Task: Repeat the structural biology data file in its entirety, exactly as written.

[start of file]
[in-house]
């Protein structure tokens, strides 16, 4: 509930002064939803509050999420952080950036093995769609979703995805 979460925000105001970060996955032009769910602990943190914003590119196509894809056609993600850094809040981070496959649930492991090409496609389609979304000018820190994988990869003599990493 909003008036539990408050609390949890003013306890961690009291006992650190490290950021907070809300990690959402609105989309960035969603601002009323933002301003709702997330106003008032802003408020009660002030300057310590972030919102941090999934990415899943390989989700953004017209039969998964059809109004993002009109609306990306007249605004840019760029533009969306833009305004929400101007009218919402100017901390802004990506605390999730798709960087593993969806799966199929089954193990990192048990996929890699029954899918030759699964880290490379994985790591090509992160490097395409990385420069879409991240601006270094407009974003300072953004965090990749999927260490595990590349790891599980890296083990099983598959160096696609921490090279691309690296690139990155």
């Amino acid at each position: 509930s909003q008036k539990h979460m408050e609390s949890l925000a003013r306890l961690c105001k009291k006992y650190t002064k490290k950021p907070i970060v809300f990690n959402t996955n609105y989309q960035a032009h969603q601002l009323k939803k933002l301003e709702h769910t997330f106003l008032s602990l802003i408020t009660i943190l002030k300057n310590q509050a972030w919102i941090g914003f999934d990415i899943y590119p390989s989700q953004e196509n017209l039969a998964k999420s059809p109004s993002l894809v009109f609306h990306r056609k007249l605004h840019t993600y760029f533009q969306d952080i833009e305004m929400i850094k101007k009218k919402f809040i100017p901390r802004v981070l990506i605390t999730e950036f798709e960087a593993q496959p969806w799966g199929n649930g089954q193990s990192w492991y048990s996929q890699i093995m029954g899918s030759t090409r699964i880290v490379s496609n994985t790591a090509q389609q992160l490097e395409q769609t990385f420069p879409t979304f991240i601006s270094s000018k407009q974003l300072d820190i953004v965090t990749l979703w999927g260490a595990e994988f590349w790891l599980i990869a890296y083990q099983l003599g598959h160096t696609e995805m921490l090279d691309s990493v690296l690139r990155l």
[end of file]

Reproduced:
[in-house]
């Protein structure tokens, strides 16, 4: 509930002064939803509050999420952080950036093995769609979703995805 979460925000105001970060996955032009769910602990943190914003590119196509894809056609993600850094809040981070496959649930492991090409496609389609979304000018820190994988990869003599990493 909003008036539990408050609390949890003013306890961690009291006992650190490290950021907070809300990690959402609105989309960035969603601002009323933002301003709702997330106003008032802003408020009660002030300057310590972030919102941090999934990415899943390989989700953004017209039969998964059809109004993002009109609306990306007249605004840019760029533009969306833009305004929400101007009218919402100017901390802004990506605390999730798709960087593993969806799966199929089954193990990192048990996929890699029954899918030759699964880290490379994985790591090509992160490097395409990385420069879409991240601006270094407009974003300072953004965090990749999927260490595990590349790891599980890296083990099983598959160096696609921490090279691309690296690139990155």
């Amino acid at each position: 509930s909003q008036k539990h979460m408050e609390s949890l925000a003013r306890l961690c105001k009291k006992y650190t002064k490290k950021p907070i970060v809300f990690n959402t996955n609105y989309q960035a032009h969603q601002l009323k939803k933002l301003e709702h769910t997330f106003l008032s602990l802003i408020t009660i943190l002030k300057n310590q509050a972030w919102i941090g914003f999934d990415i899943y590119p390989s989700q953004e196509n017209l039969a998964k999420s059809p109004s993002l894809v009109f609306h990306r056609k007249l605004h840019t993600y760029f533009q969306d952080i833009e305004m929400i850094k101007k009218k919402f809040i100017p901390r802004v981070l990506i605390t999730e950036f798709e960087a593993q496959p969806w799966g199929n649930g089954q193990s990192w492991y048990s996929q890699i093995m029954g899918s030759t090409r699964i880290v490379s496609n994985t790591a090509q389609q992160l490097e395409q769609t990385f420069p879409t979304f991240i601006s270094s000018k407009q974003l300072d820190i953004v965090t990749l979703w999927g260490a595990e994988f590349w790891l599980i990869a890296y083990q099983l003599g598959h160096t696609e995805m921490l090279d691309s990493v690296l690139r990155l």